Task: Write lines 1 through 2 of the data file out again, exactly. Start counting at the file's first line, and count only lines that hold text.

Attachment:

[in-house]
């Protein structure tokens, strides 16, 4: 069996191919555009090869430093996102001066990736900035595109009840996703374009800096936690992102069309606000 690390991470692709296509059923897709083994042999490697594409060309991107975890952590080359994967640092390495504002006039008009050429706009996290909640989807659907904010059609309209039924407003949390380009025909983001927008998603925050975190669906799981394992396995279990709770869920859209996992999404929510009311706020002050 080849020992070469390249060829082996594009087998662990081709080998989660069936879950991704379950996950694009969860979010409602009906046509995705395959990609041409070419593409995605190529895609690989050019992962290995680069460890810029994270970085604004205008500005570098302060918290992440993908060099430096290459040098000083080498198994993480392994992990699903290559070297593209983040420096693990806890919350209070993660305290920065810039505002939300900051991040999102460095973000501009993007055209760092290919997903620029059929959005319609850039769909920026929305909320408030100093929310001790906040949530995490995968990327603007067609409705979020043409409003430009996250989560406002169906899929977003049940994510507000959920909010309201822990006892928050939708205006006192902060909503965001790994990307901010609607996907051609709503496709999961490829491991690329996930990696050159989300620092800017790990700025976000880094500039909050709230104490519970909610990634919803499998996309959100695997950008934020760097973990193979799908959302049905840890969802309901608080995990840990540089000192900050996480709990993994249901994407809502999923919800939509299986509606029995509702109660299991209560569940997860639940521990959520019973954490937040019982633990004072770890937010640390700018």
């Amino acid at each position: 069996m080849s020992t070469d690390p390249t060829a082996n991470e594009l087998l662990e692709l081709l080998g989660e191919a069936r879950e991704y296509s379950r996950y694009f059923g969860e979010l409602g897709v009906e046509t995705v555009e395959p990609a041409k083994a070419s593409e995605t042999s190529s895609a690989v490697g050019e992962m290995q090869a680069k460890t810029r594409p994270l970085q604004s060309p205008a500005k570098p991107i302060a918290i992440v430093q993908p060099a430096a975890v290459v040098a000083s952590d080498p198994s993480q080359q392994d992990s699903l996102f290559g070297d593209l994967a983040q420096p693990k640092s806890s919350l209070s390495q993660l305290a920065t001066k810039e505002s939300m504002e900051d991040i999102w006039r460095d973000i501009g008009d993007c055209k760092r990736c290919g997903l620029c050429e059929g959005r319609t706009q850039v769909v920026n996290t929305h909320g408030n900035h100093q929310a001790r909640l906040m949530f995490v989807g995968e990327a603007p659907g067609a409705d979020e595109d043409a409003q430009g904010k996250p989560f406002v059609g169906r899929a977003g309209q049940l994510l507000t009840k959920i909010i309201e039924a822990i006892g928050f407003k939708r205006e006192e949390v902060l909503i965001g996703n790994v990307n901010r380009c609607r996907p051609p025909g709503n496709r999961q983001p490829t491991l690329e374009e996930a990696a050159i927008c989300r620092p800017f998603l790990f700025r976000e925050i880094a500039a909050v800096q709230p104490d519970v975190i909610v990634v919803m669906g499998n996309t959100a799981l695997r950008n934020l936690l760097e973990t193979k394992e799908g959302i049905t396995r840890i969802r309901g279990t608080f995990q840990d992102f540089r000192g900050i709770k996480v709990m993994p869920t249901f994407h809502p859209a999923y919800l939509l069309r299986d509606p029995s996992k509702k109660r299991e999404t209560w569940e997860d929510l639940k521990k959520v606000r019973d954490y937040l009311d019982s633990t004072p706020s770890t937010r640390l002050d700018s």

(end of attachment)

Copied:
[in-house]
């Protein structure tokens, strides 16, 4: 069996191919555009090869430093996102001066990736900035595109009840996703374009800096936690992102069309606000 690390991470692709296509059923897709083994042999490697594409060309991107975890952590080359994967640092390495504002006039008009050429706009996290909640989807659907904010059609309209039924407003949390380009025909983001927008998603925050975190669906799981394992396995279990709770869920859209996992999404929510009311706020002050 080849020992070469390249060829082996594009087998662990081709080998989660069936879950991704379950996950694009969860979010409602009906046509995705395959990609041409070419593409995605190529895609690989050019992962290995680069460890810029994270970085604004205008500005570098302060918290992440993908060099430096290459040098000083080498198994993480392994992990699903290559070297593209983040420096693990806890919350209070993660305290920065810039505002939300900051991040999102460095973000501009993007055209760092290919997903620029059929959005319609850039769909920026929305909320408030100093929310001790906040949530995490995968990327603007067609409705979020043409409003430009996250989560406002169906899929977003049940994510507000959920909010309201822990006892928050939708205006006192902060909503965001790994990307901010609607996907051609709503496709999961490829491991690329996930990696050159989300620092800017790990700025976000880094500039909050709230104490519970909610990634919803499998996309959100695997950008934020760097973990193979799908959302049905840890969802309901608080995990840990540089000192900050996480709990993994249901994407809502999923919800939509299986509606029995509702109660299991209560569940997860639940521990959520019973954490937040019982633990004072770890937010640390700018």